As a young girl very interested in reading, I was always looking to expand my mind through the written works of others. A good friend of mine and I would often compare books and swap. As we entered the world of hormonal changes, she introduced me to the romance novel. As shocked as I was that my friend was reading these, I was also intrigued. Was this the way romance was supposed to be?
That became a very dangerous way of thinking as the rules for dating have changed and most of what I was reading was set in the scene of days gone by. Regardless of that fact, even the books set in modern times, I soon discovered a pattern. In both eras, there is a beauty beyond compare who is fiercely independent and sees nothing to admire in the boorish behaviour of the career playboy who decides she is the one he must have.
That is when the tone of the book changes. She turns him down, offends him deeply, angers him beyond what he is accustomed to yet he cannot stop thinking of her. He fails in his attempts to woo her or at least seduce her, he offends her sensibilities and ignores her body's response to him. It build to a cresendo where he can no longer control himself, his desire for her is so strong her takes her anyway. She fights, she struggles, then she gives in and allows herself to be free to enjoy him. In the end they marry and all is well.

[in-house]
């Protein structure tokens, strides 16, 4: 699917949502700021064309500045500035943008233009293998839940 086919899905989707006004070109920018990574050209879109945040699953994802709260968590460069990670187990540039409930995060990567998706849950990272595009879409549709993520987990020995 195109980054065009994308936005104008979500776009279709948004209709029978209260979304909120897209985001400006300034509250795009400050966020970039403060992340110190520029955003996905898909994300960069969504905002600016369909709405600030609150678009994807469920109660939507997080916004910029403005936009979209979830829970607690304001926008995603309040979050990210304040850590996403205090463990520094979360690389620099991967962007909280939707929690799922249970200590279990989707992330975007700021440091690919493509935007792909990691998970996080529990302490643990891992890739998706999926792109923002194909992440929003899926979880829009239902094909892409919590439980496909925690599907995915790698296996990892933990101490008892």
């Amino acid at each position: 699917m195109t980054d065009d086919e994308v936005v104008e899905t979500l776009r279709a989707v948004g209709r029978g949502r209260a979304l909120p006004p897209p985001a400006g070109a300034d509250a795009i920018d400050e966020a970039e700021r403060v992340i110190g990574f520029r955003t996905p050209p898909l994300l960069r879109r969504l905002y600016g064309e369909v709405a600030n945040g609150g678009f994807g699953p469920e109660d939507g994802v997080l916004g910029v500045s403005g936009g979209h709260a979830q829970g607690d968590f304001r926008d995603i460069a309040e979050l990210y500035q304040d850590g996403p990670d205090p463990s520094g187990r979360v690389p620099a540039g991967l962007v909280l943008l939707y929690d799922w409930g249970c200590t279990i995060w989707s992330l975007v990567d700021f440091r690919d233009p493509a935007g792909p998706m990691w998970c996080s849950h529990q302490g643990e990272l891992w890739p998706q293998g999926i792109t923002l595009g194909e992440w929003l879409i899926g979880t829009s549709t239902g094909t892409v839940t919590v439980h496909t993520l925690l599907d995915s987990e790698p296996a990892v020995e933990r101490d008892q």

The message being sent in all of these romance novels is that rape is the product of a man's lust for a woman that is too strong to control. It is suggested that his lust is a product of his deep love which is true and deep and strong enough to make him be loyal to her and her alone. Novelists are unwittingly perpetuating the very wrong stereotype that rape is, in some cases, not only acceptable, but a demonstration of a man's deepest desires for woman whom he cannot live without.
Rape is a product of power issues. It is about control. It is about an insecure, ignorant man saying to the world, and to the woman whom he usually knows, that he can take what he wants. In a way he is challenging the world to defy him, to see if they can make him pay for his crime. Rape is not about lust and it certainly is not about love. Love boasts respect and no man that respects a woman would violate her in the most intimate of ways.
Romance novels are just as much about fiction as any other novel but their words can make girls even more confused about what love and sex is all about. In today's society, where respect for women's rights are still under construction, this type of misinformation can have some very negative results. That is not to say that the romance novel should be permanently shelved, only that perhaps they should be revised to reflect the current social ideals. It is hard enough to convince women that what happened to them is wrong and to report it without this influence on them.